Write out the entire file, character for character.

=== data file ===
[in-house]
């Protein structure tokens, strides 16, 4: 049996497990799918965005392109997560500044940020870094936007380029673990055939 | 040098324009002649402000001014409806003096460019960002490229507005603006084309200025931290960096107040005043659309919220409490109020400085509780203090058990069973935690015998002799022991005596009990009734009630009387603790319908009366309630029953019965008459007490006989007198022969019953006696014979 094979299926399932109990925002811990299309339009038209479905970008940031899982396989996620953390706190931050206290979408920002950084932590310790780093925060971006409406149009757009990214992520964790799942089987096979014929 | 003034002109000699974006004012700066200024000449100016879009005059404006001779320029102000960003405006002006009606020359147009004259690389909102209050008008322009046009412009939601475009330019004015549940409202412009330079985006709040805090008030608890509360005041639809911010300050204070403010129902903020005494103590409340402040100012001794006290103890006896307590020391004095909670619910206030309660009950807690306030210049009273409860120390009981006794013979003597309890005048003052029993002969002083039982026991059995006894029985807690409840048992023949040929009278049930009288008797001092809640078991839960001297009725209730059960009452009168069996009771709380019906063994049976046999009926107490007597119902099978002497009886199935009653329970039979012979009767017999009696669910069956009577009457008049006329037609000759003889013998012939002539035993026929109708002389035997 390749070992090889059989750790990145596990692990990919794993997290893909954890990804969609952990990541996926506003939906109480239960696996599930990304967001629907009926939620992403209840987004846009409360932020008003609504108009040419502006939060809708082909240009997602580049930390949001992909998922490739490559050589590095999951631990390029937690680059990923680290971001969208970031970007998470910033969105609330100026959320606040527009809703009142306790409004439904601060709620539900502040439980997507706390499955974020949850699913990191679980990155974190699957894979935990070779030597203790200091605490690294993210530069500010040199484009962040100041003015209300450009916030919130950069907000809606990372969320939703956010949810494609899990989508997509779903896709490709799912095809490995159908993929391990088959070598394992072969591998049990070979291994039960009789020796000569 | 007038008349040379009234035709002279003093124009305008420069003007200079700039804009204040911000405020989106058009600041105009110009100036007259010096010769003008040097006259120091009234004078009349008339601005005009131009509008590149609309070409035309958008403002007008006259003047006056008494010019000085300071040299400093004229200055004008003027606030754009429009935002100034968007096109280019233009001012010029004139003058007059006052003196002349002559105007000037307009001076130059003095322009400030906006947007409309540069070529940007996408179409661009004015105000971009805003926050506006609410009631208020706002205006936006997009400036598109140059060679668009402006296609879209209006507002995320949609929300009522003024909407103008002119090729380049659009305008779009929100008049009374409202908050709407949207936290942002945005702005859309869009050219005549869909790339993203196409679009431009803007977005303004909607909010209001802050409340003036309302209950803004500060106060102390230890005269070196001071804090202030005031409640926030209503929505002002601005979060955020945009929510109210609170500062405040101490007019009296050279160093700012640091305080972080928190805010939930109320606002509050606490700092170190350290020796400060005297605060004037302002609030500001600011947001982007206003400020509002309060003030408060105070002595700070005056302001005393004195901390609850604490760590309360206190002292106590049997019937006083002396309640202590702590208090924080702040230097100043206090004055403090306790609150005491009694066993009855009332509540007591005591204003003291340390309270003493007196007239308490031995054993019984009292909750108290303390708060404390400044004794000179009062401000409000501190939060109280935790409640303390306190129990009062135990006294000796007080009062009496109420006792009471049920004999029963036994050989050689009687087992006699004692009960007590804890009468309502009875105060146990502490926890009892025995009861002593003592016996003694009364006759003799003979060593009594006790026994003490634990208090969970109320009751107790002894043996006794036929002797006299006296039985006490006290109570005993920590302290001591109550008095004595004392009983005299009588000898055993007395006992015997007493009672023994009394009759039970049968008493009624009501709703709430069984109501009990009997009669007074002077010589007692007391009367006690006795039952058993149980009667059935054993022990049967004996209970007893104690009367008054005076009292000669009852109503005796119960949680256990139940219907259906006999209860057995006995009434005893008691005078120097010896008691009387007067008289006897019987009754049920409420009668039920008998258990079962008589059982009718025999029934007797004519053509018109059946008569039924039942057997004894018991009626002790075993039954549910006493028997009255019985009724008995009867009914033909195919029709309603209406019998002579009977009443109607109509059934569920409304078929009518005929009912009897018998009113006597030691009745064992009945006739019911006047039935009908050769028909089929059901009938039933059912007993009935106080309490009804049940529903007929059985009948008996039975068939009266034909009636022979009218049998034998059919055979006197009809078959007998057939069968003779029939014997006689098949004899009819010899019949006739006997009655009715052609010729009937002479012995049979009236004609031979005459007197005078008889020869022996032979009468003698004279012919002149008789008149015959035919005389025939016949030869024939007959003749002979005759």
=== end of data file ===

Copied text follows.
[in-house]
């Protein structure tokens, strides 16, 4: 049996497990799918965005392109997560500044940020870094936007380029673990055939 | 040098324009002649402000001014409806003096460019960002490229507005603006084309200025931290960096107040005043659309919220409490109020400085509780203090058990069973935690015998002799022991005596009990009734009630009387603790319908009366309630029953019965008459007490006989007198022969019953006696014979 094979299926399932109990925002811990299309339009038209479905970008940031899982396989996620953390706190931050206290979408920002950084932590310790780093925060971006409406149009757009990214992520964790799942089987096979014929 | 003034002109000699974006004012700066200024000449100016879009005059404006001779320029102000960003405006002006009606020359147009004259690389909102209050008008322009046009412009939601475009330019004015549940409202412009330079985006709040805090008030608890509360005041639809911010300050204070403010129902903020005494103590409340402040100012001794006290103890006896307590020391004095909670619910206030309660009950807690306030210049009273409860120390009981006794013979003597309890005048003052029993002969002083039982026991059995006894029985807690409840048992023949040929009278049930009288008797001092809640078991839960001297009725209730059960009452009168069996009771709380019906063994049976046999009926107490007597119902099978002497009886199935009653329970039979012979009767017999009696669910069956009577009457008049006329037609000759003889013998012939002539035993026929109708002389035997 390749070992090889059989750790990145596990692990990919794993997290893909954890990804969609952990990541996926506003939906109480239960696996599930990304967001629907009926939620992403209840987004846009409360932020008003609504108009040419502006939060809708082909240009997602580049930390949001992909998922490739490559050589590095999951631990390029937690680059990923680290971001969208970031970007998470910033969105609330100026959320606040527009809703009142306790409004439904601060709620539900502040439980997507706390499955974020949850699913990191679980990155974190699957894979935990070779030597203790200091605490690294993210530069500010040199484009962040100041003015209300450009916030919130950069907000809606990372969320939703956010949810494609899990989508997509779903896709490709799912095809490995159908993929391990088959070598394992072969591998049990070979291994039960009789020796000569 | 007038008349040379009234035709002279003093124009305008420069003007200079700039804009204040911000405020989106058009600041105009110009100036007259010096010769003008040097006259120091009234004078009349008339601005005009131009509008590149609309070409035309958008403002007008006259003047006056008494010019000085300071040299400093004229200055004008003027606030754009429009935002100034968007096109280019233009001012010029004139003058007059006052003196002349002559105007000037307009001076130059003095322009400030906006947007409309540069070529940007996408179409661009004015105000971009805003926050506006609410009631208020706002205006936006997009400036598109140059060679668009402006296609879209209006507002995320949609929300009522003024909407103008002119090729380049659009305008779009929100008049009374409202908050709407949207936290942002945005702005859309869009050219005549869909790339993203196409679009431009803007977005303004909607909010209001802050409340003036309302209950803004500060106060102390230890005269070196001071804090202030005031409640926030209503929505002002601005979060955020945009929510109210609170500062405040101490007019009296050279160093700012640091305080972080928190805010939930109320606002509050606490700092170190350290020796400060005297605060004037302002609030500001600011947001982007206003400020509002309060003030408060105070002595700070005056302001005393004195901390609850604490760590309360206190002292106590049997019937006083002396309640202590702590208090924080702040230097100043206090004055403090306790609150005491009694066993009855009332509540007591005591204003003291340390309270003493007196007239308490031995054993019984009292909750108290303390708060404390400044004794000179009062401000409000501190939060109280935790409640303390306190129990009062135990006294000796007080009062009496109420006792009471049920004999029963036994050989050689009687087992006699004692009960007590804890009468309502009875105060146990502490926890009892025995009861002593003592016996003694009364006759003799003979060593009594006790026994003490634990208090969970109320009751107790002894043996006794036929002797006299006296039985006490006290109570005993920590302290001591109550008095004595004392009983005299009588000898055993007395006992015997007493009672023994009394009759039970049968008493009624009501709703709430069984109501009990009997009669007074002077010589007692007391009367006690006795039952058993149980009667059935054993022990049967004996209970007893104690009367008054005076009292000669009852109503005796119960949680256990139940219907259906006999209860057995006995009434005893008691005078120097010896008691009387007067008289006897019987009754049920409420009668039920008998258990079962008589059982009718025999029934007797004519053509018109059946008569039924039942057997004894018991009626002790075993039954549910006493028997009255019985009724008995009867009914033909195919029709309603209406019998002579009977009443109607109509059934569920409304078929009518005929009912009897018998009113006597030691009745064992009945006739019911006047039935009908050769028909089929059901009938039933059912007993009935106080309490009804049940529903007929059985009948008996039975068939009266034909009636022979009218049998034998059919055979006197009809078959007998057939069968003779029939014997006689098949004899009819010899019949006739006997009655009715052609010729009937002479012995049979009236004609031979005459007197005078008889020869022996032979009468003698004279012919002149008789008149015959035919005389025939016949030869024939007959003749002979005759």